Managing Client Expectations

If a task took you more than an hour and the client expects an invoice then I would tend to invoice them as requested.

Not invoicing them sets the wrong expectation for the future where they may expect similar requests to be done for free.

If you are inclined to do a small task for free for a good client, make sure that the free time is included in the next invoice (e.g. as a line item with zero cost) to show the client that they have been rewarded with a discount. This shows that you value your relationship with your client but also highlights:

  1. you have done something for free that you normally charge for
  2. they shouldn't assume that this will always be free in future

Sharing the Cost Between Multiple Clients

If you spent 2 hours troubleshooting an issue and the solution applies to multiple clients, it may be reasonable to apportion the research time between multiple clients. For example, you might bill three clients 1 hour each which covers your time and also gives each client a discount (a win - win).

Invoice Efficiency

Billing clients for less than an hour may be inefficient for you and your client in terms of the time and cost of raising the invoice, chasing payment and paying the invoice.

I tend to track all time expended on client work (in 15 minute increments), and invoice monthly.

If a client has not accumulated a full hour at the end of the month, then the amount owed is carried forward to subsequent month(s) until at least one hour has been expended and an invoice can be raised.

1

It's definitely up to you but I think the argument against it is that while clients may (or may not) appreciate it, you devalue yourself in their eyes when you don't bill for your work.

I have also read to never say "this is simple" about anything you do. (Which I have since stopped doing) because it plants the idea in their mind that it's not worth much.

Just because it's "simple" for you, doesn't mean it's simple. It probably means you have an expertise in that area and are valuable.

If you do decide not to bill for something like that, I would be sure they understand that you are doing that for them, how much time you spent on it, and tell them you are doing it to show your appreciation for their continued business, their being such great clients, etc.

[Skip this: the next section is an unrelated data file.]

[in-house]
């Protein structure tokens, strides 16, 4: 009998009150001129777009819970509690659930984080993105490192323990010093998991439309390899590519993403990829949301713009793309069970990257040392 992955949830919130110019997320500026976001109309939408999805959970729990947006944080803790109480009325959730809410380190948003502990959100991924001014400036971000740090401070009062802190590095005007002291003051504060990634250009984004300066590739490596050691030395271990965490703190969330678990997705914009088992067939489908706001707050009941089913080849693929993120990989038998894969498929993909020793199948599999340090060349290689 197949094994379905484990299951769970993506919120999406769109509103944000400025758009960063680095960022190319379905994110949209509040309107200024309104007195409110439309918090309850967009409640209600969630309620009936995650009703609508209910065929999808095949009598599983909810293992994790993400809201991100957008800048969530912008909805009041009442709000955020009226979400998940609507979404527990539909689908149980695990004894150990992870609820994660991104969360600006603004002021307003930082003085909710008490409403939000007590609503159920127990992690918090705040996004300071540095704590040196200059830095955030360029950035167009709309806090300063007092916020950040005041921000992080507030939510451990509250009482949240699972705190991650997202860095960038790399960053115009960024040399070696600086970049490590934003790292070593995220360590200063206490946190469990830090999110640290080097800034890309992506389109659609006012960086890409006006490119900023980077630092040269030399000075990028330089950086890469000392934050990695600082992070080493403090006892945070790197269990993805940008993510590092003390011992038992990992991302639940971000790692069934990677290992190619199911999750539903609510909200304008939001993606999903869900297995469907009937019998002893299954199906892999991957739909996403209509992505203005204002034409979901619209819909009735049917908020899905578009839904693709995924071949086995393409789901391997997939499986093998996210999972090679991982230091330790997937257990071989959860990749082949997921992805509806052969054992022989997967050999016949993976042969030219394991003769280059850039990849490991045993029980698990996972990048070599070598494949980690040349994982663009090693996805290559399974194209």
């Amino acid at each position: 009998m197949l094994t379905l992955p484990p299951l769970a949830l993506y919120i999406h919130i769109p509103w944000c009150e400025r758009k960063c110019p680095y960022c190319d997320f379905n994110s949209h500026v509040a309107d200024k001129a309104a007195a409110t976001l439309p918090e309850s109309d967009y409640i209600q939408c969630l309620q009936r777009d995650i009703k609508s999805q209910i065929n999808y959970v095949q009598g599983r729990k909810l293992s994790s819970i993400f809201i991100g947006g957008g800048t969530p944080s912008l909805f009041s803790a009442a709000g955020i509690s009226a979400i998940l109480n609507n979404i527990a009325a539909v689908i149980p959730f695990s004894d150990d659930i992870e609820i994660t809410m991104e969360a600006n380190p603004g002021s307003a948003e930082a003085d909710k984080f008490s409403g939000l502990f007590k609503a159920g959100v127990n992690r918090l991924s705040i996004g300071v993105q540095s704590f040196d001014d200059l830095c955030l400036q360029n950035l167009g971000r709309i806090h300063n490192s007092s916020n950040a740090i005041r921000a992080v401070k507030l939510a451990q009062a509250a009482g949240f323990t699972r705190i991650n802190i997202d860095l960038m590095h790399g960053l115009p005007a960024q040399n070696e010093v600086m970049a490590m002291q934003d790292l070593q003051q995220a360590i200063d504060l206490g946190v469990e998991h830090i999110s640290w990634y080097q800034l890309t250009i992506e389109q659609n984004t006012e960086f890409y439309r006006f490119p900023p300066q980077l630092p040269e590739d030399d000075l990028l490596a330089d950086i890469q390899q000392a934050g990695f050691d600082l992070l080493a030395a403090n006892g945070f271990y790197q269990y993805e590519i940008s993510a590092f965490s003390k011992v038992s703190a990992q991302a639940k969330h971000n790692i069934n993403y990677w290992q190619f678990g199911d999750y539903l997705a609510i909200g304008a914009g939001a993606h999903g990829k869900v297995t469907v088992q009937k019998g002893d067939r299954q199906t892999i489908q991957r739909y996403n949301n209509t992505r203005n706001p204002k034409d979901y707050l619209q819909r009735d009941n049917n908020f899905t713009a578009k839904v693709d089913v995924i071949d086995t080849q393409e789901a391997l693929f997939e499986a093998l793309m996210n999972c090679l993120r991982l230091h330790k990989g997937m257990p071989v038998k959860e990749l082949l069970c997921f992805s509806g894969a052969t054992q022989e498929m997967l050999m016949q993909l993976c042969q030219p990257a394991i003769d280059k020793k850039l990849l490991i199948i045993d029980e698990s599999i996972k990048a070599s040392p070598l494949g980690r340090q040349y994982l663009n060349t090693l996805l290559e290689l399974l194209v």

Personally, I would never not bill for something that took 2 hours to troubleshoot unless it was the result of a bug or error on my part. Or ignorance (it took me 2 hours to find because I didn't know what I was doing yet, but next time it will take me 2 minutes.) I don't charge my clients for my education unless they're asking me to figure something out for them where they know I am not yet experienced.

With that said, when I invoice I often list a something as "complimentary" and not charge for it, or discount it with "preferred client discount" (Or give another reason.) Sometimes I will add some bells and whistles they did not specifically request but that I know they will love and say the feature is complimentary because I felt they simply had to have it! Clients seem to notice and appreciate that.

But if you literally just say "No charge 'cause that was simple" not only did you just work 1 - 2 hours for free, but your client has no idea what a great thing you did for them because they think it was simple. And it may give them the impression things take a lot less time than they actually do, so in the future they may be shocked by invoices.

Also, if you you just don't invoice, don't assume they'll even realize it if you don't say something.

1

If the customer wants to pay, a healthy reaction is just to please him and accept with a big smile. Don't forget you spent 1-2 hours.

If you refuse, be sure to explain him why you do so. Avoid an explanation like "it wasn't worth it", prefer to say "I am offering it to you because...".

Your Answer

By clicking “Post Your Answer”, you agree to our terms of service, privacy policy and cookie policy

Not the answer you're looking for? Browse other questions tagged or ask your own question.